One of the great benefits of being in charge is that you’re in charge. There’s no one standing over you telling you what to do. One of the biggest problems with being in charge is that you’re in charge. There’s no one standing over you to ask what to do.
It wasn’t until after I became the ‘Global Practice Chair’ in my old PR firm that I realized how entirely alone I was. My boss was the CEO. I certainly wasn’t ever going to bring a problem or a question to him. There were no other Global Practice Chairs in my office. There weren’t even any other Managing Directors. I was on my own. It was piercingly lonely.
I reached out to a CMO friend of mine who was in exactly the same position (no shrewd CMO ever goes to the CEO to ask what to do). What did he do? He formed a tribe of fellow CMOs in other organizations. They always ran into each other at conferences, they kept in touch via text, email, and phone. When he needed to hash something out, he called one of them.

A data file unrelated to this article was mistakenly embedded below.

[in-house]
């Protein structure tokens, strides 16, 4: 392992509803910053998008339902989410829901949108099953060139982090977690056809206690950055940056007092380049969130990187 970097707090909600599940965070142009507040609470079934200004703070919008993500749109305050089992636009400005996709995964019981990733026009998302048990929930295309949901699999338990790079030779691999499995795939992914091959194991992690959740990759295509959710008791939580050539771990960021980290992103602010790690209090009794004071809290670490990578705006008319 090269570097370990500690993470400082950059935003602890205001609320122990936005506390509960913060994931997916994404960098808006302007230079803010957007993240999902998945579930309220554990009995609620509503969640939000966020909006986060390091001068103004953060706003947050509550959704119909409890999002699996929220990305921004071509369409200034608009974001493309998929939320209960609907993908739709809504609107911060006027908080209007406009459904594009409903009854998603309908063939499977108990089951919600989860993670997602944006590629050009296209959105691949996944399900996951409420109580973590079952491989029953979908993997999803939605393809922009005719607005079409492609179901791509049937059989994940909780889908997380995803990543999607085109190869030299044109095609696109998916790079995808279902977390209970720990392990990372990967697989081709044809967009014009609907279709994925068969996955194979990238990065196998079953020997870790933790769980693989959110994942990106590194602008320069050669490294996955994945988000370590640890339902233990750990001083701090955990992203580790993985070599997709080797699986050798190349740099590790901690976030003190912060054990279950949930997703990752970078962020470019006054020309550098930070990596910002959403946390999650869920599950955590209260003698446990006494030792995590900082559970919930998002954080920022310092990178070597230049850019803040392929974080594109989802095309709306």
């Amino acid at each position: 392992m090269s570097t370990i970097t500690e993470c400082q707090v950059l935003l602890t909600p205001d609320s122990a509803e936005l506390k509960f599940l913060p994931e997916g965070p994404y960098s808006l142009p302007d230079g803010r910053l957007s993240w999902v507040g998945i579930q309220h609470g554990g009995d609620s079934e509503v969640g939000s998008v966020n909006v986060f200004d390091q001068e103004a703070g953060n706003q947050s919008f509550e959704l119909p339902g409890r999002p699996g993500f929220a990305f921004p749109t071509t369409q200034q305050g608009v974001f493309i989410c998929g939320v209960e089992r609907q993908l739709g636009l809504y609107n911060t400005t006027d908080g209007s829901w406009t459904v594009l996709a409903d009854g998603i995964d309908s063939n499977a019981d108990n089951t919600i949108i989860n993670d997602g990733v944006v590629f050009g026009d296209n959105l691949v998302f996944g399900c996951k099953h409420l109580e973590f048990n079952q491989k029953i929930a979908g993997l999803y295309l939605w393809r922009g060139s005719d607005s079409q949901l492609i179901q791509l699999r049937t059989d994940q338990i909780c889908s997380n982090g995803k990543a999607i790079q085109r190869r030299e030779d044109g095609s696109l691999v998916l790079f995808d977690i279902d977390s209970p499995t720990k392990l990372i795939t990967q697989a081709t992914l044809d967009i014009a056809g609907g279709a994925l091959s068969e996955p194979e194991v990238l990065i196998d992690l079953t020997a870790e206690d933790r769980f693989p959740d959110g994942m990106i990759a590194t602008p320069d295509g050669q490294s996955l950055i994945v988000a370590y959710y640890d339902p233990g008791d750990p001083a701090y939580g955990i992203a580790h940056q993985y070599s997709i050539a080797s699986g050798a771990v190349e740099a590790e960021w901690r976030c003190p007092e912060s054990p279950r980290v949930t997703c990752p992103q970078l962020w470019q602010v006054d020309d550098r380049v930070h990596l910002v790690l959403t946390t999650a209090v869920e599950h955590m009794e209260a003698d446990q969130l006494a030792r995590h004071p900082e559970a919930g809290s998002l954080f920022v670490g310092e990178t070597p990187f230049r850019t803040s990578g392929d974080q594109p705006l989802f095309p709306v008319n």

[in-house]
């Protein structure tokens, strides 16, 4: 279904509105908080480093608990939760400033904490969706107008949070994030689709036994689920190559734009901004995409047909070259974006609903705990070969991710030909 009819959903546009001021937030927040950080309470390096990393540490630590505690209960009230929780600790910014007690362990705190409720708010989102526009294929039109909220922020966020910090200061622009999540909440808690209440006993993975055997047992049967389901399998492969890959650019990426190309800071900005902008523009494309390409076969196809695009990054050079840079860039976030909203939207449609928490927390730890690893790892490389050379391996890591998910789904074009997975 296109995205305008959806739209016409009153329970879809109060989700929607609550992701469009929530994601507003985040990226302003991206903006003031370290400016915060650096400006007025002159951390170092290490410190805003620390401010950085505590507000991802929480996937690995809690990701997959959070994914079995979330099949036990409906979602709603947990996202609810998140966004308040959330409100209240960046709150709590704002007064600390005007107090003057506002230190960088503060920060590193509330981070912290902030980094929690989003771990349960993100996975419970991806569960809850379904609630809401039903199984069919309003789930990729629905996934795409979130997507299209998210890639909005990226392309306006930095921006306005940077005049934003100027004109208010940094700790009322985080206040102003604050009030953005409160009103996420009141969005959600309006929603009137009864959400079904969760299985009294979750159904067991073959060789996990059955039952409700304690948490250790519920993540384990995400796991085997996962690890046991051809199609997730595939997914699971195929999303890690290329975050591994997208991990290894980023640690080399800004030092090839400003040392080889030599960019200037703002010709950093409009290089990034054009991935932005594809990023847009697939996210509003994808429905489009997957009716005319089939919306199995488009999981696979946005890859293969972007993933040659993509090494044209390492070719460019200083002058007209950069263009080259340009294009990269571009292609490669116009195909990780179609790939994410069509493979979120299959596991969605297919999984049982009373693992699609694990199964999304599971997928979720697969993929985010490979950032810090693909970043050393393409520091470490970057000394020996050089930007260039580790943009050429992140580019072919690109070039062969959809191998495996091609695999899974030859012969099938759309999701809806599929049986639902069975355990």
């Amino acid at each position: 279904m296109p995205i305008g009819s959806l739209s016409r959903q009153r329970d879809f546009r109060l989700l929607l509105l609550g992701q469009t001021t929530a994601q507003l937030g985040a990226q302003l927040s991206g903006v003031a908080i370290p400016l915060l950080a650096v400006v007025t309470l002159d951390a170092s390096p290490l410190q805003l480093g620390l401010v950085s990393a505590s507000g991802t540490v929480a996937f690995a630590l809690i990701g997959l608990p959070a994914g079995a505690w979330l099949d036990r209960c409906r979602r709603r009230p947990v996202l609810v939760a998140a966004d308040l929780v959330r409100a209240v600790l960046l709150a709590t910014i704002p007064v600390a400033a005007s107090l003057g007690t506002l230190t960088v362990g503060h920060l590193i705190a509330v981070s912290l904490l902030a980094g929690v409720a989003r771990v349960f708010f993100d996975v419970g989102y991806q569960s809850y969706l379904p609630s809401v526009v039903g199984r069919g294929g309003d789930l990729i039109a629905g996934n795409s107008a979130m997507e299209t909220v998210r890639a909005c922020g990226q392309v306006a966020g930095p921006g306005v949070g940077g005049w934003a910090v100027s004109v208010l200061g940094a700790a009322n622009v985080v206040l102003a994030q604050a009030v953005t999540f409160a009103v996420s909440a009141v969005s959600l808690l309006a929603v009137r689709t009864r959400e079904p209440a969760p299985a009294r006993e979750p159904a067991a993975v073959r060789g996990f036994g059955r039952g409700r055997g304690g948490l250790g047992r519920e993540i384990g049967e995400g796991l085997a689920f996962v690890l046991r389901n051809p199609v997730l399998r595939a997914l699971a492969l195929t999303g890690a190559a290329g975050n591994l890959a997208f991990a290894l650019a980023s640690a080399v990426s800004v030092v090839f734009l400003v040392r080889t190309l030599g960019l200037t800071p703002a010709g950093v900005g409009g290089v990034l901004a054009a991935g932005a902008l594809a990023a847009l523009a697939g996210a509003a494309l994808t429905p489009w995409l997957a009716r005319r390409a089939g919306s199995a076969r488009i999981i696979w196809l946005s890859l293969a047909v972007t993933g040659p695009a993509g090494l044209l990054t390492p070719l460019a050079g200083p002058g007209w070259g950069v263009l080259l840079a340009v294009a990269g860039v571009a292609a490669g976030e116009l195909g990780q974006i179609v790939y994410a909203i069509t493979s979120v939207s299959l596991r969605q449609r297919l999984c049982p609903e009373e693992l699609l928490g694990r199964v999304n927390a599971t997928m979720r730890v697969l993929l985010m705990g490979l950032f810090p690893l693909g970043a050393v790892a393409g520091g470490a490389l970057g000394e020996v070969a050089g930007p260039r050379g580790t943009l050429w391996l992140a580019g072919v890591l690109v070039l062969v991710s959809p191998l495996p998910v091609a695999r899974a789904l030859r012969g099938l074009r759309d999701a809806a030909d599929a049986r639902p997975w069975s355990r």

When you’re a founder or a CEO it’s even lonelier, and the pressures are significantly more intense. Creating and maintaining a discreet, supportive, and diversely talented tribe is even more important. Because everybody needs help, even if that help is just a sounding board to talk through a decision you’ve already worked out!
We all have mountains to climb. We’re creating things that have never existed before. We’re setting goals that have never been achieved. Having a tribe is SO essential to making worthwhile new things happen.
Here’s Neil Strauss in Tim Ferriss’s invaluable Tribe of Mentors, “. . . the secret to change and growth is not willpower, but positive community.”
Find your community and thrive!
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